Knowing where to begin when it comes to reducing your carbon footprint can often feel like a leap into the unknown! However, here’s what we know – the homes we live in play a huge part in the number of carbon emissions released, causing global warming.
By taking small steps in our day-to-day lives and making better choices, we can collectively make a significant difference to protect the earth’s environment – now and for future generations.
Energy efficiency is key – less carbon, less cost
Start by making your home more energy-efficient. There are many ways you can cut the amount of electricity and gas you need for heating, lighting and running appliances – which is better for the planet and can also save you money*:
- Replacing old, outdated boilers is a long-term solution to reduce your heating bills, saving approximately £200 per year
- Better home insulation reduces heat loss and could lower bills by £315 – this includes cavity wall insulation, double glazing or loft insulation
- Replacing old-fashioned lightbulbs with more modern energy-saving bulbs could save you up to £180
- Switching old fridges, washing machines, dishwashers and other domestic appliances for those with a higher efficiency rating could save on average £213
- Other changes that are easier & to implement include washing clothes on the cold water setting and drying them outside instead of in the tumble dryer, and only using the dishwasher when fully loaded
- Choose to put on a jumper rather than turning up the thermostat. Lowering the temperature of your home by a couple of degrees, as well as turning down radiators in rooms you don’t use, is a quick and easy way to reduce emissions and keep costs down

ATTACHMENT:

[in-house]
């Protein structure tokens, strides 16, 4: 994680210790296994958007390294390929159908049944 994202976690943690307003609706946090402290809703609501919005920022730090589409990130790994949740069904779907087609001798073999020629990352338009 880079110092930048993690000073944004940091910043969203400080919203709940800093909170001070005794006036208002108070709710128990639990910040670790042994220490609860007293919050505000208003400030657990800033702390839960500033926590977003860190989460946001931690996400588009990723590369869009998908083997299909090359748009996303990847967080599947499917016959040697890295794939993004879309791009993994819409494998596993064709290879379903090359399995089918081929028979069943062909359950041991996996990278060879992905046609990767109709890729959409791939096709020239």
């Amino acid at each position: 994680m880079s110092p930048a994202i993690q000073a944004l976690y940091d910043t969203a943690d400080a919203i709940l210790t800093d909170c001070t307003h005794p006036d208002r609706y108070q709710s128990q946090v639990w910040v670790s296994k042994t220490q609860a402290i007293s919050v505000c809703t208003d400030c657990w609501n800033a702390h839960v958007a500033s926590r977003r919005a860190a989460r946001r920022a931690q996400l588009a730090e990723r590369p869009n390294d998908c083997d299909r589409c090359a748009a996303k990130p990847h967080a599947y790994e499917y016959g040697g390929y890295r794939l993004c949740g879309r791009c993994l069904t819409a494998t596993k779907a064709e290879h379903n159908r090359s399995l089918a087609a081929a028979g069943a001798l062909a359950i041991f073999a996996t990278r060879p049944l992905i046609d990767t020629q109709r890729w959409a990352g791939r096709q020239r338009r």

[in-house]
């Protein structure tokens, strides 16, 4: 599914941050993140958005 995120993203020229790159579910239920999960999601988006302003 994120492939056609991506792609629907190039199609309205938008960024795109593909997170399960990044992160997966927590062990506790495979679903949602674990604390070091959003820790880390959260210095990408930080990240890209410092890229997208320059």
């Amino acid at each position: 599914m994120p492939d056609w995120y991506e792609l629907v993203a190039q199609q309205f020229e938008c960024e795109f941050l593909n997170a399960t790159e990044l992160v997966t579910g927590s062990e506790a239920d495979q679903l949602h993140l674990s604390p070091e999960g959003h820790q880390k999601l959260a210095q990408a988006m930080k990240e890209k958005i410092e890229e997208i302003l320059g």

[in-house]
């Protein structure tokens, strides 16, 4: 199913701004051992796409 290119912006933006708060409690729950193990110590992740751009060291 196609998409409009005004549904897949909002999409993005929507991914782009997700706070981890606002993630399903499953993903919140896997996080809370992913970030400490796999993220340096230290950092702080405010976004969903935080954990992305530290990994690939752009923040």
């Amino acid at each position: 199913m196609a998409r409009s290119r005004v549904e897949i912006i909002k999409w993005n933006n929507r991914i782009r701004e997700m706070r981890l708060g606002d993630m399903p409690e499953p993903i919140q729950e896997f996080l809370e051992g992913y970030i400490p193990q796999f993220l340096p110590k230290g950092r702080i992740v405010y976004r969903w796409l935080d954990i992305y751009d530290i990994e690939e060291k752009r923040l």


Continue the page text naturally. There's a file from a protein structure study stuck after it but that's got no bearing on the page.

Greener power sources
Installing solar panels is one of the ways you can make the energy source for your home more eco-friendly.
Solar panels work by converting the energy from the sun into electricity via panels usually fitted to a properties roof. A set of panels that provides enough electricity to cover the needs of a typical 3-bed terraced house would cost around £5,000.
You can also switch to a greener energy source for your gas and electricity, usually at no cost, with most major suppliers.
Recycle and re-use
We spend so much of our time at home – naturally, this is where we can have the most impact on the amount of waste produced from it each year. Here are a few of the ways you can cut down:
- Label recycle bins clearly inside your home, making it easier to dispose of waste correctly – food, plastics and, cardboard should all be separate from your general household waste. Plastics that can be recycled need to be uncontaminated, so remember to rinse them out before you bin them
- Cut back on cling-film. Instead – where possible use – washable, reusable containers instead
- Buy eco-friendly toilet paper and cleaning products
- Upcycle or consider pre-owned items. From furniture to clothes and kids toys, there are plenty of ways to mend, gift or buy second-hand items
Grow your own
Ready for a new challenge? Consider creating a vegetable patch and dedicate 1-2 days per week to eating your homegrown produce and reduce your meat consumption. It’s cheaper, and a much more sustainable environmentally friendly approach.
If you live in a flat or a house without a garden, grow bags and planters are perfect for the job! You require minimal space and can fill containers with soil, compost and seeds. They’re ideal for placing on balconies and roof terraces.
* Source: Which? Magazine https://www.which.co.uk/reviews/cutting-your-energy-bills/article/how-to-save-on-your-energy-bill/10-ways-to-save-on-energy-bills-aX2RS8b8llMR#get-a-new-boiler-save-around-205-a-year